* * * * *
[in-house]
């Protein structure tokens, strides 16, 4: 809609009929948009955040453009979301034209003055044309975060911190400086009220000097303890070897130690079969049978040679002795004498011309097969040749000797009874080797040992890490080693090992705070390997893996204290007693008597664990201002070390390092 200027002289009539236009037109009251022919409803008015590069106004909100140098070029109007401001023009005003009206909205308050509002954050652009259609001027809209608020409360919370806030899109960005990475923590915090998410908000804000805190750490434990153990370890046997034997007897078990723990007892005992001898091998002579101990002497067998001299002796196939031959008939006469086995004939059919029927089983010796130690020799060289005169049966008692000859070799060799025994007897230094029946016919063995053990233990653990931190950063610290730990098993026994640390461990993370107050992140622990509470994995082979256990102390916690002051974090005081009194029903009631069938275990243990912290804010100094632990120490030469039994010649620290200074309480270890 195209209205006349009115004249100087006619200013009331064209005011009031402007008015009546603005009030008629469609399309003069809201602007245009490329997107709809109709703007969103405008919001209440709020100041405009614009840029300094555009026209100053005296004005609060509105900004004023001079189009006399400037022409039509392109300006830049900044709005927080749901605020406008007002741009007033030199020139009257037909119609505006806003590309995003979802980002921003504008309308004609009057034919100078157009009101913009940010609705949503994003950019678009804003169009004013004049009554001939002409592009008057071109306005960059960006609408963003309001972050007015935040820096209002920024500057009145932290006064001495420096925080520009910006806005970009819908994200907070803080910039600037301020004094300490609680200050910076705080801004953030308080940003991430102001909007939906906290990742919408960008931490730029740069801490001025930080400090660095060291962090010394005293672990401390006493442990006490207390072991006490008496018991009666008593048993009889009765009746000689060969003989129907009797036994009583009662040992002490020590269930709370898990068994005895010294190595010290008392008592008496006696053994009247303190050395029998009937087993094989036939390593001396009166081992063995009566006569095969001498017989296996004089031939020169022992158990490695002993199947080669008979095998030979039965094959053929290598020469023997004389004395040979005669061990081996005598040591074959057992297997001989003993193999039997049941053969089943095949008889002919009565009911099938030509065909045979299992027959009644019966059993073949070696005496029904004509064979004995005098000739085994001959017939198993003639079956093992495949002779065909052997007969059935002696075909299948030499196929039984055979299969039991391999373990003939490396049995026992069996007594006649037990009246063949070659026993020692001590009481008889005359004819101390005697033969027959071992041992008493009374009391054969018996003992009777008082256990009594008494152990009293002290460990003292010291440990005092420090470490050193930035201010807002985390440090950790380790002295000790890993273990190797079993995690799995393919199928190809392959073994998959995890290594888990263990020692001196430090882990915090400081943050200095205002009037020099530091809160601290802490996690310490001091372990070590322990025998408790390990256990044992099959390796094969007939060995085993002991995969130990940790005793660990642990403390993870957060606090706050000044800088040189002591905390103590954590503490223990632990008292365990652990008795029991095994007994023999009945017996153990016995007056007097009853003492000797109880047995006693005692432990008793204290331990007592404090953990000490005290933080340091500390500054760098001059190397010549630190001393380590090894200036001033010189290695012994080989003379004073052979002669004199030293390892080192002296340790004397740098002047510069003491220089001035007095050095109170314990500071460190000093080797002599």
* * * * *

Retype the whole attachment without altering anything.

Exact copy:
[in-house]
């Protein structure tokens, strides 16, 4: 809609009929948009955040453009979301034209003055044309975060911190400086009220000097303890070897130690079969049978040679002795004498011309097969040749000797009874080797040992890490080693090992705070390997893996204290007693008597664990201002070390390092 200027002289009539236009037109009251022919409803008015590069106004909100140098070029109007401001023009005003009206909205308050509002954050652009259609001027809209608020409360919370806030899109960005990475923590915090998410908000804000805190750490434990153990370890046997034997007897078990723990007892005992001898091998002579101990002497067998001299002796196939031959008939006469086995004939059919029927089983010796130690020799060289005169049966008692000859070799060799025994007897230094029946016919063995053990233990653990931190950063610290730990098993026994640390461990993370107050992140622990509470994995082979256990102390916690002051974090005081009194029903009631069938275990243990912290804010100094632990120490030469039994010649620290200074309480270890 195209209205006349009115004249100087006619200013009331064209005011009031402007008015009546603005009030008629469609399309003069809201602007245009490329997107709809109709703007969103405008919001209440709020100041405009614009840029300094555009026209100053005296004005609060509105900004004023001079189009006399400037022409039509392109300006830049900044709005927080749901605020406008007002741009007033030199020139009257037909119609505006806003590309995003979802980002921003504008309308004609009057034919100078157009009101913009940010609705949503994003950019678009804003169009004013004049009554001939002409592009008057071109306005960059960006609408963003309001972050007015935040820096209002920024500057009145932290006064001495420096925080520009910006806005970009819908994200907070803080910039600037301020004094300490609680200050910076705080801004953030308080940003991430102001909007939906906290990742919408960008931490730029740069801490001025930080400090660095060291962090010394005293672990401390006493442990006490207390072991006490008496018991009666008593048993009889009765009746000689060969003989129907009797036994009583009662040992002490020590269930709370898990068994005895010294190595010290008392008592008496006696053994009247303190050395029998009937087993094989036939390593001396009166081992063995009566006569095969001498017989296996004089031939020169022992158990490695002993199947080669008979095998030979039965094959053929290598020469023997004389004395040979005669061990081996005598040591074959057992297997001989003993193999039997049941053969089943095949008889002919009565009911099938030509065909045979299992027959009644019966059993073949070696005496029904004509064979004995005098000739085994001959017939198993003639079956093992495949002779065909052997007969059935002696075909299948030499196929039984055979299969039991391999373990003939490396049995026992069996007594006649037990009246063949070659026993020692001590009481008889005359004819101390005697033969027959071992041992008493009374009391054969018996003992009777008082256990009594008494152990009293002290460990003292010291440990005092420090470490050193930035201010807002985390440090950790380790002295000790890993273990190797079993995690799995393919199928190809392959073994998959995890290594888990263990020692001196430090882990915090400081943050200095205002009037020099530091809160601290802490996690310490001091372990070590322990025998408790390990256990044992099959390796094969007939060995085993002991995969130990940790005793660990642990403390993870957060606090706050000044800088040189002591905390103590954590503490223990632990008292365990652990008795029991095994007994023999009945017996153990016995007056007097009853003492000797109880047995006693005692432990008793204290331990007592404090953990000490005290933080340091500390500054760098001059190397010549630190001393380590090894200036001033010189290695012994080989003379004073052979002669004199030293390892080192002296340790004397740098002047510069003491220089001035007095050095109170314990500071460190000093080797002599």